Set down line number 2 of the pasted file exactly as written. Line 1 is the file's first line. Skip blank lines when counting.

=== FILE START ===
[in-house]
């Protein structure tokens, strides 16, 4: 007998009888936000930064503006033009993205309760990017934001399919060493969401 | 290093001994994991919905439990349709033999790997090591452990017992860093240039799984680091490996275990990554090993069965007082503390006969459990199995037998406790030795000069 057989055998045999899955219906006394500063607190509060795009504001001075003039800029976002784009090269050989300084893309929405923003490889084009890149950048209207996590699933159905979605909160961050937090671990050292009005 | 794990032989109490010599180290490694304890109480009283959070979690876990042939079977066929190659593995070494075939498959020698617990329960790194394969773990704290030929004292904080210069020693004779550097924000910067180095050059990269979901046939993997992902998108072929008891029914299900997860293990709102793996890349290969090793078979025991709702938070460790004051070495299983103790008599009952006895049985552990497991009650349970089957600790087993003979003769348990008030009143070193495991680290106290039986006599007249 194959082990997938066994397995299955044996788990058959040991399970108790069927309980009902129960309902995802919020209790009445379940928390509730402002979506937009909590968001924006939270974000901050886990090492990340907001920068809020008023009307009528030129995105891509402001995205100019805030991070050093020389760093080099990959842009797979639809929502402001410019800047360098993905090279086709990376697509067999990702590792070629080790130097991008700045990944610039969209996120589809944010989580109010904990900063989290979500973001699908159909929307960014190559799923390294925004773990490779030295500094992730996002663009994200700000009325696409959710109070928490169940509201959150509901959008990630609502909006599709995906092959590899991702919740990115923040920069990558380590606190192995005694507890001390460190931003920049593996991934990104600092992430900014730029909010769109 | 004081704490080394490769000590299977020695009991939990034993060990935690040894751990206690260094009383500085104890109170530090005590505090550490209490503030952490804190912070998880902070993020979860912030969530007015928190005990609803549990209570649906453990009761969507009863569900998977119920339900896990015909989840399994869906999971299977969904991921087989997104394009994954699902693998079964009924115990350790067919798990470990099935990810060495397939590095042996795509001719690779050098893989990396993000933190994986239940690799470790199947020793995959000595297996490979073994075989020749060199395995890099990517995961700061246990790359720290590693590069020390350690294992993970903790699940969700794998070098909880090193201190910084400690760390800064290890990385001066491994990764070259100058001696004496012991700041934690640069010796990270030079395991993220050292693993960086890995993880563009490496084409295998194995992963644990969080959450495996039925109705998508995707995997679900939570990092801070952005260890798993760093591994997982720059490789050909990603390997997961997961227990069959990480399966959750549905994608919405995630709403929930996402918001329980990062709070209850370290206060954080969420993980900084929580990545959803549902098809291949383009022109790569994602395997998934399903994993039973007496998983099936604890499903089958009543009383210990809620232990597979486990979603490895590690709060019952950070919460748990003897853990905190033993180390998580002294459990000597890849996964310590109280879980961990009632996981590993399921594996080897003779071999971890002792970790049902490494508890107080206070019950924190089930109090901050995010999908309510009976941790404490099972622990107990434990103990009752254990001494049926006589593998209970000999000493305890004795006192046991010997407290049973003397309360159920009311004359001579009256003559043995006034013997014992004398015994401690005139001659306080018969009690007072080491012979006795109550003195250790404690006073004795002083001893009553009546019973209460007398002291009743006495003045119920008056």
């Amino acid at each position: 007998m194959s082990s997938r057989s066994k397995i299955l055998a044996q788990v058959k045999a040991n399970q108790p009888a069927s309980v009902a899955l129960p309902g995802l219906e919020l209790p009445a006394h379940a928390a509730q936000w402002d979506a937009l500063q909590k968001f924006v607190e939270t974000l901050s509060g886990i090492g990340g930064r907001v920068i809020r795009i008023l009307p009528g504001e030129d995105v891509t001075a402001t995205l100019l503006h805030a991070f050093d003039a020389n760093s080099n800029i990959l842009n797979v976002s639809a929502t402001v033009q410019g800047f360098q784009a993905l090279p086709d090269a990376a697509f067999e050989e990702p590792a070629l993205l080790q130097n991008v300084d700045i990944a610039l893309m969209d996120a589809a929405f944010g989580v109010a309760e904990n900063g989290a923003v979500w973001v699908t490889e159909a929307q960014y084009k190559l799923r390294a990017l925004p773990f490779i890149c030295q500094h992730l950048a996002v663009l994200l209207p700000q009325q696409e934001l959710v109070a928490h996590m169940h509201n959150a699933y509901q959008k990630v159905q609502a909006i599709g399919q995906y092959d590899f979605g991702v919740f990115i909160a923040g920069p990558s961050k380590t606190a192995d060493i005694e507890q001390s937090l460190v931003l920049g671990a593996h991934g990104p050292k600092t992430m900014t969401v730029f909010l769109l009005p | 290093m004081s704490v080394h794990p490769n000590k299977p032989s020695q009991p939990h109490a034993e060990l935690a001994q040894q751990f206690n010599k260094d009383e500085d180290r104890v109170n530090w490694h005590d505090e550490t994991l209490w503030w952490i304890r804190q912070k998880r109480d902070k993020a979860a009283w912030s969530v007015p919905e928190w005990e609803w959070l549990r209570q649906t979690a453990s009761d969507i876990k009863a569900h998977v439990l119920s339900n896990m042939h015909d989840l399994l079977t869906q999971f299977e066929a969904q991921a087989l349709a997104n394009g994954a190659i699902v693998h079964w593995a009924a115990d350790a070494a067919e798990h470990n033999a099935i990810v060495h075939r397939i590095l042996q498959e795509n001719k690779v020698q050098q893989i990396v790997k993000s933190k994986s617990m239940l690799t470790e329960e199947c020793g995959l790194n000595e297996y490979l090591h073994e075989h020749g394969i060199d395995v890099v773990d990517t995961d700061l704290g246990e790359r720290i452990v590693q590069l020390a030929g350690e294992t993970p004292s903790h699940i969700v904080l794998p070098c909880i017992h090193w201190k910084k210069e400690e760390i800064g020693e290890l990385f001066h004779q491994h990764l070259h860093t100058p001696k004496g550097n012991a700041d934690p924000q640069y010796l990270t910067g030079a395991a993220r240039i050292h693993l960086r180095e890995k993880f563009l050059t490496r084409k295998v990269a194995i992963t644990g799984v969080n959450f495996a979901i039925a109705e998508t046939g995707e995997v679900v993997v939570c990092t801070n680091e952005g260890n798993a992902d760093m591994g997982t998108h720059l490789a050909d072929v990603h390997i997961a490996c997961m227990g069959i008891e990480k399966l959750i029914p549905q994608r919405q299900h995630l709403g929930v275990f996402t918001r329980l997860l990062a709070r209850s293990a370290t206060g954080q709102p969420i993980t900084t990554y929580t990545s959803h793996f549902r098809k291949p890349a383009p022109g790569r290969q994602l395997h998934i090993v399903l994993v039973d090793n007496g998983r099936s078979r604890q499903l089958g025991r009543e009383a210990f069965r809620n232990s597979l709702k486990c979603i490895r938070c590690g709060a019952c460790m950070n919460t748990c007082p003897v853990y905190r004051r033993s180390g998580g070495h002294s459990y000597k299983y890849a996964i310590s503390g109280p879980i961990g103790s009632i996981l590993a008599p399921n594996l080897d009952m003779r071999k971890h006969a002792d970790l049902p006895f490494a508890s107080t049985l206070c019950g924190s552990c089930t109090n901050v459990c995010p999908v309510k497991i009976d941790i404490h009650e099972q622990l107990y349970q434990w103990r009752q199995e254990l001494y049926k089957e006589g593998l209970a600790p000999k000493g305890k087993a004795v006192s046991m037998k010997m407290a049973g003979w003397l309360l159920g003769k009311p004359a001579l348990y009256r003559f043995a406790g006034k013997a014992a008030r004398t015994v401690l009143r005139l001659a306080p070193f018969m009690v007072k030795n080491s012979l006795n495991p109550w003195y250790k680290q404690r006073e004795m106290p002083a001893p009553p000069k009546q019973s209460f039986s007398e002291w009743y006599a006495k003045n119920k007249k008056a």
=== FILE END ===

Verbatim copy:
């Protein structure tokens, strides 16, 4: 007998009888936000930064503006033009993205309760990017934001399919060493969401 | 290093001994994991919905439990349709033999790997090591452990017992860093240039799984680091490996275990990554090993069965007082503390006969459990199995037998406790030795000069 057989055998045999899955219906006394500063607190509060795009504001001075003039800029976002784009090269050989300084893309929405923003490889084009890149950048209207996590699933159905979605909160961050937090671990050292009005 | 794990032989109490010599180290490694304890109480009283959070979690876990042939079977066929190659593995070494075939498959020698617990329960790194394969773990704290030929004292904080210069020693004779550097924000910067180095050059990269979901046939993997992902998108072929008891029914299900997860293990709102793996890349290969090793078979025991709702938070460790004051070495299983103790008599009952006895049985552990497991009650349970089957600790087993003979003769348990008030009143070193495991680290106290039986006599007249 194959082990997938066994397995299955044996788990058959040991399970108790069927309980009902129960309902995802919020209790009445379940928390509730402002979506937009909590968001924006939270974000901050886990090492990340907001920068809020008023009307009528030129995105891509402001995205100019805030991070050093020389760093080099990959842009797979639809929502402001410019800047360098993905090279086709990376697509067999990702590792070629080790130097991008700045990944610039969209996120589809944010989580109010904990900063989290979500973001699908159909929307960014190559799923390294925004773990490779030295500094992730996002663009994200700000009325696409959710109070928490169940509201959150509901959008990630609502909006599709995906092959590899991702919740990115923040920069990558380590606190192995005694507890001390460190931003920049593996991934990104600092992430900014730029909010769109 | 004081704490080394490769000590299977020695009991939990034993060990935690040894751990206690260094009383500085104890109170530090005590505090550490209490503030952490804190912070998880902070993020979860912030969530007015928190005990609803549990209570649906453990009761969507009863569900998977119920339900896990015909989840399994869906999971299977969904991921087989997104394009994954699902693998079964009924115990350790067919798990470990099935990810060495397939590095042996795509001719690779050098893989990396993000933190994986239940690799470790199947020793995959000595297996490979073994075989020749060199395995890099990517995961700061246990790359720290590693590069020390350690294992993970903790699940969700794998070098909880090193201190910084400690760390800064290890990385001066491994990764070259100058001696004496012991700041934690640069010796990270030079395991993220050292693993960086890995993880563009490496084409295998194995992963644990969080959450495996039925109705998508995707995997679900939570990092801070952005260890798993760093591994997982720059490789050909990603390997997961997961227990069959990480399966959750549905994608919405995630709403929930996402918001329980990062709070209850370290206060954080969420993980900084929580990545959803549902098809291949383009022109790569994602395997998934399903994993039973007496998983099936604890499903089958009543009383210990809620232990597979486990979603490895590690709060019952950070919460748990003897853990905190033993180390998580002294459990000597890849996964310590109280879980961990009632996981590993399921594996080897003779071999971890002792970790049902490494508890107080206070019950924190089930109090901050995010999908309510009976941790404490099972622990107990434990103990009752254990001494049926006589593998209970000999000493305890004795006192046991010997407290049973003397309360159920009311004359001579009256003559043995006034013997014992004398015994401690005139001659306080018969009690007072080491012979006795109550003195250790404690006073004795002083001893009553009546019973209460007398002291009743006495003045119920008056």